Editor’s Note: Thomas van den Boezem is program manager at StartLife, a Netherlands-based incubator for agrifood tech startups, cofounded by world-leading agriculture university Wageningen University & Research. StartLife has a portfolio of 200 startups and startup programs across Europe. Here van den Boezem and AgFunderNews editor Louisa Burwood-Taylor write about the developing ecosystem of agrifood tech startups in Europe.AgFunder CEO Rob Leclerc will be sharing more about Europe’s agrifood tech startup scene and more in an exclusive data presentation to attendees of the World Agri-Tech Innovation Summit in London next month.
Europe has always been a dominant force in the food and agriculture industry. The Netherlands, Germany, and France are all top exporters of agricultural products globally.Europe is home to world-leading knowledge institutes in food and agriculture, such as Wageningen University & Research in the Netherlands, Rothamsted Research in the UK, as well as agrifood giants like Bayer and Nestlé.Startup activity in food and agriculture innovation is also growing in Europe. In the last three years, investment activity has increased as many support resources for food and agtech startups have emerged, including accelerators, incubators like StartLife and government programs.
In the first half of 2017, investment in European agrifood tech startups represented 21% of global deals, up from 17% in the first half of 2014, when AgFunder records began. And agrifood tech startups in Europe raised $770 million during the period, the second highest ever level for dollar funding levels after the record-breaking first half of 2015 ($1.3bn).The UK is the most active European country for agrifood tech investment, with 21 startups (out of 79) raising funding in H1. Next come France and Germany, where nine startups raised rounds in each country. Ireland and Italy both contributed eight deals during the period, with Holland contributing five and Sweden four. The remaining countries of Austria, Belgium, Denmark, Finland, Latvia, Norway, Russia, Slovakia, Spain, and Switzerland contributed three deals or less.
Where does Europe stand out?Novel ingredients
Europe is home to some large and innovative ingredients companies such as Givaudan, the Swiss company that covers the flavorings and fragrances market, and Döhler, a global provider of technology-based ingredients headquartered in Germany. Both these companies have an excellent track record of collaborating with food and agtech startups.This strength has translated into startup activity as there are several European agrifood tech startups now operating in the novel ingredients space, for both human and animal food.NutriLeads, a StartLife portfolio company, develops proprietary nutritional ingredients with clinically proven health benefits. This year, it raised an undisclosed Series A round to further the development of its lead ingredient, which should support immune function to increase resistance against common infectious diseases.Simris Alg is another promising ingredient startup, cultivating algae as a food ingredient for the B2B market, as well as developing consumer superfood and supplemental products. The company has raised over $11 million for the expansion of its algae farming operations in Sweden. Meanwhile, Seamore Food from the Netherlands has developed pasta and bacon alternatives from seaweed.Europe is also home to a small number of insect farming groups aiming to provide protein replacement ingredients for animal feed, particularly fishmeal. Protix out of the Netherlands raised one of Europe’s largest funding rounds in H1, and the largest ever for an insect farming startup, with a $50 million Series B. Ynsect is farming mealworm to produce a fishmeal placement and raised $15.2 million in a Series B funding to scale up its robotics-enabled insect factory in France. Hexafly is another example of an insect farming startup targeting fishmeal, which raised just over $1 million after taking part in the IndieBio EU accelerator in Ireland where the startup is based.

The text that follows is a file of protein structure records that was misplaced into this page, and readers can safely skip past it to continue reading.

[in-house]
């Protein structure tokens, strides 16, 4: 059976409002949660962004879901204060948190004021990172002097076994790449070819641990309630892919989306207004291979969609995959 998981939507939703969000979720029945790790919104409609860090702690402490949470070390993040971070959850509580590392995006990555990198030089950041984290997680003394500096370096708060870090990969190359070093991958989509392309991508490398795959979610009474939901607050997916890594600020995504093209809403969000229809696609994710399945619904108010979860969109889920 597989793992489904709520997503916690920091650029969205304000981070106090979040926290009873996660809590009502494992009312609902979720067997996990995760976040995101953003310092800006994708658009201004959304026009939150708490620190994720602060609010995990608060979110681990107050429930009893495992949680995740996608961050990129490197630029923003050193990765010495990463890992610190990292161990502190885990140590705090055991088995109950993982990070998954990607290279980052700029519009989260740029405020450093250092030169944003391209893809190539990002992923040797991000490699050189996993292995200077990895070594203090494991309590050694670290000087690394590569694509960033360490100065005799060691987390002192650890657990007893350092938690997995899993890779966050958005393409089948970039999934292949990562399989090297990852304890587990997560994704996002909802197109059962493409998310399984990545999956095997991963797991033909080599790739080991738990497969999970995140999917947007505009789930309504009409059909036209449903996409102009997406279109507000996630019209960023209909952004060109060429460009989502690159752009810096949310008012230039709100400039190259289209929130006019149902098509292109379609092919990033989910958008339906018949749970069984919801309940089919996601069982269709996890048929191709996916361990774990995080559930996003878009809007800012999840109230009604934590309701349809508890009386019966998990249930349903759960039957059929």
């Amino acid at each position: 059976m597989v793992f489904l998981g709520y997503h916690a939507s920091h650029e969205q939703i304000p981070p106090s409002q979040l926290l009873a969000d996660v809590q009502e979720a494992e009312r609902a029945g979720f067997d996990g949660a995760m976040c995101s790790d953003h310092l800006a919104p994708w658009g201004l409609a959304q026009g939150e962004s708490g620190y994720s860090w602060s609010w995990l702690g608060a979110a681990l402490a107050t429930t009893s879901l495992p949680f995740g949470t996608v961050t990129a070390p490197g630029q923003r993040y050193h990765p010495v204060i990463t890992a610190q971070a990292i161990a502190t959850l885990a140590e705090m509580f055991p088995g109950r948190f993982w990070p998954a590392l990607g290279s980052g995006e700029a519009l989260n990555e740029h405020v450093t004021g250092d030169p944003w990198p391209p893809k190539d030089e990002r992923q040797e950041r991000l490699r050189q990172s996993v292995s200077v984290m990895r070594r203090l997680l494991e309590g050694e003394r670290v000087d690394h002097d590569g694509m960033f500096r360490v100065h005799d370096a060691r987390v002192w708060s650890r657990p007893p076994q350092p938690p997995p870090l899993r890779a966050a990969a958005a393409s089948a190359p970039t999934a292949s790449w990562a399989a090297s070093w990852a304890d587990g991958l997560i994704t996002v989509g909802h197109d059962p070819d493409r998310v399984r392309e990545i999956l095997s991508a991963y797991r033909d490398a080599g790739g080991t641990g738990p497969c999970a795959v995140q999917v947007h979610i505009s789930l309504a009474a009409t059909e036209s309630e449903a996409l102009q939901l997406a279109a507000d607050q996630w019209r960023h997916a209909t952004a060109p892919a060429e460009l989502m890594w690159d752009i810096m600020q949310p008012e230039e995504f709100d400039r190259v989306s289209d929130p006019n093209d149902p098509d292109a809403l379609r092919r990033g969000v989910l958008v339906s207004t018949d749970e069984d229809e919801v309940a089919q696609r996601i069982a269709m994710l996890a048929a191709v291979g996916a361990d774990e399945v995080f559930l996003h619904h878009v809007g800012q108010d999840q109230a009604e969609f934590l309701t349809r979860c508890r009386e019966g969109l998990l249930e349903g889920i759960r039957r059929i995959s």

Europe, and The Netherlands in particular, is a leading player in horticulture production. Earlier this month, National Geographic reported on some of Holland’s mind-boggling horticulture achievements. Its vast, high-tech, automated greenhouses have enabled hyper-efficient horticulture production, making the country the world’s second-largest agricultural exporter measured by value, while drastically lowering the amount of water and fertilizer needed....MUCH MORE